The National Association of Home Builders estimates the surge in lumber prices is adding about $36,000 to the cost of a new single-family home. That’s more than half the median household income …
The National Association of Home Builders estimates the surge in lumber prices is adding about $36,000 to the cost of a new single-family home. That’s more than half the median household income in 2019.
There are a few forces at play creating this problem, but much of it is the unintended consequences of regulatory good intentions.
In simplest terms, the reason lumber is so costly today is a simple matter of supply and demand. People want more lumber than is available. However, if we look at why supply can’t quite catch up to demand, we find the federal government’s fingerprints all over it.
The Commerce Department announced earlier this month that it was pursuing “anti-dumping tariffs” on Canadian lumber. These tariffs are intended to level the playing field for domestic producers by negating competition from subsidized imports. Like with all actions the government takes, if you measure them by their intentions, it looks pretty good. The actual results, however, may not be so rosy.
Lumber is absurdly expensive right now, so keeping lower priced lumber from entering the market means consumers will pay the price. While domestic lumber producers lobby hard for these tariffs and argue they protect American jobs, the unintended consequence is to make homeownership further out of reach for more Americans. We all pay a lot for those jobs.
Biden’s actions follow on the heels of the Trump administration’s own regulations. In 2017, Trump slapped tariffs on Canadian lumber. Subsequently, consumer prices jumped considerably. Trump did take note of the price increase and cut the lumber tariffs in December by a little more than half. Critics of the tariffs pointed out they would result in higher consumer prices, so cutting them by half is a failure to fully acknowledge that, whatever the stated benefits of tariffs, American consumers ultimately bear the costs.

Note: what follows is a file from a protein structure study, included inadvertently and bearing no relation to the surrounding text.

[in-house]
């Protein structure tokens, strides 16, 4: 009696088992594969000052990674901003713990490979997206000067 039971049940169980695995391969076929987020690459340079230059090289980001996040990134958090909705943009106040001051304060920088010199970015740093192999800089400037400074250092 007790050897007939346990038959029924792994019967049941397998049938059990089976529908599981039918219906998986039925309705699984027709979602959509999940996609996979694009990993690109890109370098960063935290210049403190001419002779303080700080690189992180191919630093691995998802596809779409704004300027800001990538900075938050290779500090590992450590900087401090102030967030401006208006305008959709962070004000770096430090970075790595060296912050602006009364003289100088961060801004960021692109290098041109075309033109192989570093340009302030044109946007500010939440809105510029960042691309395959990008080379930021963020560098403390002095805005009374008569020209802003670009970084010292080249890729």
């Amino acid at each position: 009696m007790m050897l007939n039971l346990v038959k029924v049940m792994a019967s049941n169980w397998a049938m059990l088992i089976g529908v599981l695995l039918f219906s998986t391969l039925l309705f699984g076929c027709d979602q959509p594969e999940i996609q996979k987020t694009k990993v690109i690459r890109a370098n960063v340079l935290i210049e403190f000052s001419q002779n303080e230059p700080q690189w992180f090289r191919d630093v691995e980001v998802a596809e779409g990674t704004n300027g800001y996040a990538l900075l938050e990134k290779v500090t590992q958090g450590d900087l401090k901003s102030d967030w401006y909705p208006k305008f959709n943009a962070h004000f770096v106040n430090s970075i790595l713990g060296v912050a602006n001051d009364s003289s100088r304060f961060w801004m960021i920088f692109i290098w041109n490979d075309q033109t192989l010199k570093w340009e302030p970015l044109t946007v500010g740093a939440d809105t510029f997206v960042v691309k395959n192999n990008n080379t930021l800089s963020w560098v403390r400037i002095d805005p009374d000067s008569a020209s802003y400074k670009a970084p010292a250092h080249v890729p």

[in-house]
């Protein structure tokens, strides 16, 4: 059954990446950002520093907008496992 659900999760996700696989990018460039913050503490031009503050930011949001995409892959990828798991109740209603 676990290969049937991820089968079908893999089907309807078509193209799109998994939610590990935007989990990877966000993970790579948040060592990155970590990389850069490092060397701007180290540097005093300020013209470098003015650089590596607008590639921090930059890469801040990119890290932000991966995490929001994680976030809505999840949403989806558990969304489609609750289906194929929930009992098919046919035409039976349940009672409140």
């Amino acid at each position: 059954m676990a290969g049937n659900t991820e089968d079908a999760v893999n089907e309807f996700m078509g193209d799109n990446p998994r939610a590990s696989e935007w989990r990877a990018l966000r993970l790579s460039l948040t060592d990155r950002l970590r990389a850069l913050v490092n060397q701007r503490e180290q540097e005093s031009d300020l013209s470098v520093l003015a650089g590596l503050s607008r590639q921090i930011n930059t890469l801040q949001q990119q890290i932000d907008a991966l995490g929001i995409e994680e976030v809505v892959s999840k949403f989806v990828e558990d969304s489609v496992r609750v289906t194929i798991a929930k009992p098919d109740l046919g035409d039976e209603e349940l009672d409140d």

Besides the impact tariffs are having on consumer prices, the government response to the COVID pandemic closed down sawmills — and they’ve been slow to reopen. Like all businesses, sawmills are having trouble finding people willing to work, a problem due in part to generous federal unemployment benefits. There are plenty of jobs for those who want them, but when you pay people not to work, you unsurprisingly disincentivize job searches.
The sawmills are just one step in the supply chain. Logging companies have the same issues finding employees, as do the trucking companies that bring the raw materials to the mills and the lumber to the warehouses and retail stores. All these employers are having trouble filling positions.
Fortunately, 25 states have decided to stop offering the extra federal unemployment benefits, with Wyoming ending the additional payments this week. This is one situation where states can address a problem that the federal government created — again, with good intentions.
The problem of increased costs isn’t limited to lumber. Trump passed tariffs on steel and semiconductors, all to stave off competition from cheap imports. These tariffs drive up consumer prices and are partly the cause of inflation.
Across the board, the federal government is making everything more expensive. Regardless of any stated intentions of these regulations, that is their ultimate outcome. It would seem a certain well-known road is actually paved with federal regulations.